Terry Tennens, chief executive of the National Society of Allied and Independent Funeral Directors (SAIF), which represents 870 independent funeral directors across the UK, said:
“Nobody should be forced into debt as a result of giving a loved one the funeral they deserve. Worrying about finances makes an already emotional and distressing time even harder for all concerned and can put families under great strain.
“Although showing a rise in funeral poverty, the latest report by Royal London does reflect our own experience, with the overall cost of a funeral falling last year. Historically, independent funeral directors have been the most competitively priced in the market place – providing not only best value but also best quality service.
“It is often easy to unfairly blame funeral directors for the growing cost of funerals and it’s pleasing that the Royal London report has gone some way to dismiss that – recognising that in many cases it is third party costs, such as burial and cremation fees set by local councils or solicitors handling probate, that are the real issue.
“As an organisation, we actively encourage all our members to display their prices online to make comparison easier, while our Code of Practice also demands complete openness of all funeral costs. Furthermore, we are the only trade association that requires members to offer a simple, low cost funeral which includes all of the necessary disbursements (including fees and third party costs) clearly displayed to the public.”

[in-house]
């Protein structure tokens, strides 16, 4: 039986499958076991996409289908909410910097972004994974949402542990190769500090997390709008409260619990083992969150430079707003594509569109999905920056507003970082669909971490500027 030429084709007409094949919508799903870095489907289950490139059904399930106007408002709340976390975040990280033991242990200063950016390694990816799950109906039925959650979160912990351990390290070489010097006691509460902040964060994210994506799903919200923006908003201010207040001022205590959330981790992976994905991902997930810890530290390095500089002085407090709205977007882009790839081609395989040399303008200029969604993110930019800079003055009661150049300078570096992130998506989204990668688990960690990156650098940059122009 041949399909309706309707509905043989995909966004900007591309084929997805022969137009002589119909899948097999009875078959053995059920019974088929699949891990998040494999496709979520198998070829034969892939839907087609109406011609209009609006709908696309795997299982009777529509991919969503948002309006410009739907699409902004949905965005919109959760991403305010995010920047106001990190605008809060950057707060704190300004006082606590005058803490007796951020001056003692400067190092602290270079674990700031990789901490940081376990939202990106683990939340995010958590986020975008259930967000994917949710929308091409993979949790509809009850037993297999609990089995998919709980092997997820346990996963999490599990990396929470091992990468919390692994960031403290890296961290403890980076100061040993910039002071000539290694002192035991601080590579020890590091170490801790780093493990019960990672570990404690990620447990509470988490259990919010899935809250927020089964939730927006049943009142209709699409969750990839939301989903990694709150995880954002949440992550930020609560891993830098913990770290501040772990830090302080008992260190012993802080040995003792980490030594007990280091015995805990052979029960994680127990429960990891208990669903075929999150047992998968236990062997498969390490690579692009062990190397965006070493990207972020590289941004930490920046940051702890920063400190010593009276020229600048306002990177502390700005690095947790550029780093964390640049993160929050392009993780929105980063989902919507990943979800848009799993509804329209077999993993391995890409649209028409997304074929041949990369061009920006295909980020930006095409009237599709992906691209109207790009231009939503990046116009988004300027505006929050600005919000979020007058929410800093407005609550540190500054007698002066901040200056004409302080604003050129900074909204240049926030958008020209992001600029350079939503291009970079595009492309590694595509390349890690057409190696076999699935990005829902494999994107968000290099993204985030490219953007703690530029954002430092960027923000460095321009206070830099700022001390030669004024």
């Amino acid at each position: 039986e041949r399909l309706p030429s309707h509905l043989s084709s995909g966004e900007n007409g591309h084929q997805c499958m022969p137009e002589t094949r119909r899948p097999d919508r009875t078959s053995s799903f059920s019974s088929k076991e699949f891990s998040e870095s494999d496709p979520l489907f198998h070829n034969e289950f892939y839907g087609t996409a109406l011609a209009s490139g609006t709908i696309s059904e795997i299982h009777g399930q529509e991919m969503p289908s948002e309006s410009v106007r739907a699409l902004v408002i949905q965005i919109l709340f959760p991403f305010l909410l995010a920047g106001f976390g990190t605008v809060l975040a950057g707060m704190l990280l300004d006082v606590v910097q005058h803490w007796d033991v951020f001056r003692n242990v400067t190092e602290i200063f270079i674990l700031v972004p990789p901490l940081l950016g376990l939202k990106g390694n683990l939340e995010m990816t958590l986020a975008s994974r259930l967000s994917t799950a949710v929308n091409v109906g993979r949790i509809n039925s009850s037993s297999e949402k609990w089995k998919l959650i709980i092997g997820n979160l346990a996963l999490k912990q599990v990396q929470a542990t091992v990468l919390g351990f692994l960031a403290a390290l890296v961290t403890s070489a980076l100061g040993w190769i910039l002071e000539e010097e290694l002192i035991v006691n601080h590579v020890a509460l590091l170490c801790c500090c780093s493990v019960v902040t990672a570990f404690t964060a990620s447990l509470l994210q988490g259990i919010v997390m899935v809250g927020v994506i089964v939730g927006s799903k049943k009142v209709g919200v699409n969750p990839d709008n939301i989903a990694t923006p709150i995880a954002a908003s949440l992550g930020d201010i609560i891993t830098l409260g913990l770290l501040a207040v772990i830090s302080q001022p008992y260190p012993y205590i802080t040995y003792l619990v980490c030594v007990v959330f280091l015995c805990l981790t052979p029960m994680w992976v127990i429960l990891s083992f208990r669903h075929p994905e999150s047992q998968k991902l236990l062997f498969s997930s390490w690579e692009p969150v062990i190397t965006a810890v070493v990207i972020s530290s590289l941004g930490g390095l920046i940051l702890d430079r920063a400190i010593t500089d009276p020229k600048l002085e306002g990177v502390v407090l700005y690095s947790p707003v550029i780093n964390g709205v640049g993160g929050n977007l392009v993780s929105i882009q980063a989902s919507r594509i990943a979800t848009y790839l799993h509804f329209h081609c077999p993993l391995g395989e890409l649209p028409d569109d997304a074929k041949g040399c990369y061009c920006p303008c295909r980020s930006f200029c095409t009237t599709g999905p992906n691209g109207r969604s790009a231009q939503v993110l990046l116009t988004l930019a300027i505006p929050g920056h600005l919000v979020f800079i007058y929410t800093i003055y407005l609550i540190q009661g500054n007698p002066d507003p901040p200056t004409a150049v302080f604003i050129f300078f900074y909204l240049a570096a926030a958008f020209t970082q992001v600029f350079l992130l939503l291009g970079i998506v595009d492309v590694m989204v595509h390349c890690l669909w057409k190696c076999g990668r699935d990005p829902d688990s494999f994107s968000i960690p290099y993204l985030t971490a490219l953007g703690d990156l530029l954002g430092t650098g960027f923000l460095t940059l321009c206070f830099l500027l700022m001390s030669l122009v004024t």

SAIF’s members also led the way by signing the Fair Funerals Pledge – a national campaign run by the anti-poverty charity Quaker Social Action calling on funeral directors to commit to complete clarity of all costs.
SAIF is also involved in the Department for Work and Pensions’ consultation on reforming the Social Fund, which provides financial support to families to help pay for funeral costs.
“There is no doubt that the Social Fund urgently needs reform,” Mr Tennens continued. “The support available to individuals has not increased since 2003 and is nowhere near enough to cover what many people would consider to be basic requirements – such as hiring a place of worship or the provision of an official to oversee the ceremony.”